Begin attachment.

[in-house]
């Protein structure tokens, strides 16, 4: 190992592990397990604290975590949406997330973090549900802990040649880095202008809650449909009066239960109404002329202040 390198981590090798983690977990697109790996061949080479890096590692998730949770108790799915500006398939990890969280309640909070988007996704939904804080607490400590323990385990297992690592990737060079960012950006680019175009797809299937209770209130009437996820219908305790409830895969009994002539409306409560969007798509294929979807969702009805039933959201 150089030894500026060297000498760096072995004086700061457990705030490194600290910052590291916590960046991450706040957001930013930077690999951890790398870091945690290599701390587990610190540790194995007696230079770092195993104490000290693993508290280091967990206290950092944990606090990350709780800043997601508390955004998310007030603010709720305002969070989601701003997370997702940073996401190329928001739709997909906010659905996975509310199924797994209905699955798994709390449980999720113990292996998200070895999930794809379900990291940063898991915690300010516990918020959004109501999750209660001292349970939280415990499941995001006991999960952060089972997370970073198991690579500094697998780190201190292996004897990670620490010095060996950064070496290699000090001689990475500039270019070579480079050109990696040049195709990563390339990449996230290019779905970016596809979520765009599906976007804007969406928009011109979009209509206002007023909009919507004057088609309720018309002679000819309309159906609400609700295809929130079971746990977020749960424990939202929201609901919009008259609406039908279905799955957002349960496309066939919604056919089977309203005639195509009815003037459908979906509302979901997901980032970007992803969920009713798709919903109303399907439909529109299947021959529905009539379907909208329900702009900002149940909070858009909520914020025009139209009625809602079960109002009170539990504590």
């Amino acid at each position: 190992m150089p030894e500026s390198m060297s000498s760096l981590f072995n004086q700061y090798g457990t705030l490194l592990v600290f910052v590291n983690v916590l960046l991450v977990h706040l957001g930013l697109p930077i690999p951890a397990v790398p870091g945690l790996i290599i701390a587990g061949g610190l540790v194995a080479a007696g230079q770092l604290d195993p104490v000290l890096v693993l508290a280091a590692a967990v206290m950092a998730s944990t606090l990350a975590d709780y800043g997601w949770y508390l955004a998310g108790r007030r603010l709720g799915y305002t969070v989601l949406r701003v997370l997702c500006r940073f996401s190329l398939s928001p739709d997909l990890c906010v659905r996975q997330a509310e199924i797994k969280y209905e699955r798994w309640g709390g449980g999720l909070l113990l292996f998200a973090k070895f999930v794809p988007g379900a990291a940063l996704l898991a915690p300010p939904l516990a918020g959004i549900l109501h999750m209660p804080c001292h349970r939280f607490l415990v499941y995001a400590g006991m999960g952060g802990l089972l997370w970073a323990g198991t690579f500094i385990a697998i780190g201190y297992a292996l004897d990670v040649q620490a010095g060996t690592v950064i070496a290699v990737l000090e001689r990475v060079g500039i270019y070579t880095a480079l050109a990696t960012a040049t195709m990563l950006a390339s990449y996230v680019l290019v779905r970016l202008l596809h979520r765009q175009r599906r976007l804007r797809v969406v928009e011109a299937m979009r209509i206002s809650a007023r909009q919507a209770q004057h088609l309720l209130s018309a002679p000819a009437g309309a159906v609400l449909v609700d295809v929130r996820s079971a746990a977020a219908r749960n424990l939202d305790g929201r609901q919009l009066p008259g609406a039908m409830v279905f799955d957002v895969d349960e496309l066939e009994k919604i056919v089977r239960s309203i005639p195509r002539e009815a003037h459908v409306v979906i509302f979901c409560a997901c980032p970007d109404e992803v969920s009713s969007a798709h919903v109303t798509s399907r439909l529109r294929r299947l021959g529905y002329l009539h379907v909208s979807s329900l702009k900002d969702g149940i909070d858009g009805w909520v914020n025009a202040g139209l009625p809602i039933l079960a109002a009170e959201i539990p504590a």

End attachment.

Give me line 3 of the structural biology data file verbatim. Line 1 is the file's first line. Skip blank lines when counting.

């Amino acid at each position: 190992m150089p030894e500026s390198m060297s000498s760096l981590f072995n004086q700061y090798g457990t705030l490194l592990v600290f910052v590291n983690v916590l960046l991450v977990h706040l957001g930013l697109p930077i690999p951890a397990v790398p870091g945690l790996i290599i701390a587990g061949g610190l540790v194995a080479a007696g230079q770092l604290d195993p104490v000290l890096v693993l508290a280091a590692a967990v206290m950092a998730s944990t606090l990350a975590d709780y800043g997601w949770y508390l955004a998310g108790r007030r603010l709720g799915y305002t969070v989601l949406r701003v997370l997702c500006r940073f996401s190329l398939s928001p739709d997909l990890c906010v659905r996975q997330a509310e199924i797994k969280y209905e699955r798994w309640g709390g449980g999720l909070l113990l292996f998200a973090k070895f999930v794809p988007g379900a990291a940063l996704l898991a915690p300010p939904l516990a918020g959004i549900l109501h999750m209660p804080c001292h349970r939280f607490l415990v499941y995001a400590g006991m999960g952060g802990l089972l997370w970073a323990g198991t690579f500094i385990a697998i780190g201190y297992a292996l004897d990670v040649q620490a010095g060996t690592v950064i070496a290699v990737l000090e001689r990475v060079g500039i270019y070579t880095a480079l050109a990696t960012a040049t195709m990563l950006a390339s990449y996230v680019l290019v779905r970016l202008l596809h979520r765009q175009r599906r976007l804007r797809v969406v928009e011109a299937m979009r209509i206002s809650a007023r909009q919507a209770q004057h088609l309720l209130s018309a002679p000819a009437g309309a159906v609400l449909v609700d295809v929130r996820s079971a746990a977020a219908r749960n424990l939202d305790g929201r609901q919009l009066p008259g609406a039908m409830v279905f799955d957002v895969d349960e496309l066939e009994k919604i056919v089977r239960s309203i005639p195509r002539e009815a003037h459908v409306v979906i509302f979901c409560a997901c980032p970007d109404e992803v969920s009713s969007a798709h919903v109303t798509s399907r439909l529109r294929r299947l021959g529905y002329l009539h379907v909208s979807s329900l702009k900002d969702g149940i909070d858009g009805w909520v914020n025009a202040g139209l009625p809602i039933l079960a109002a009170e959201i539990p504590a």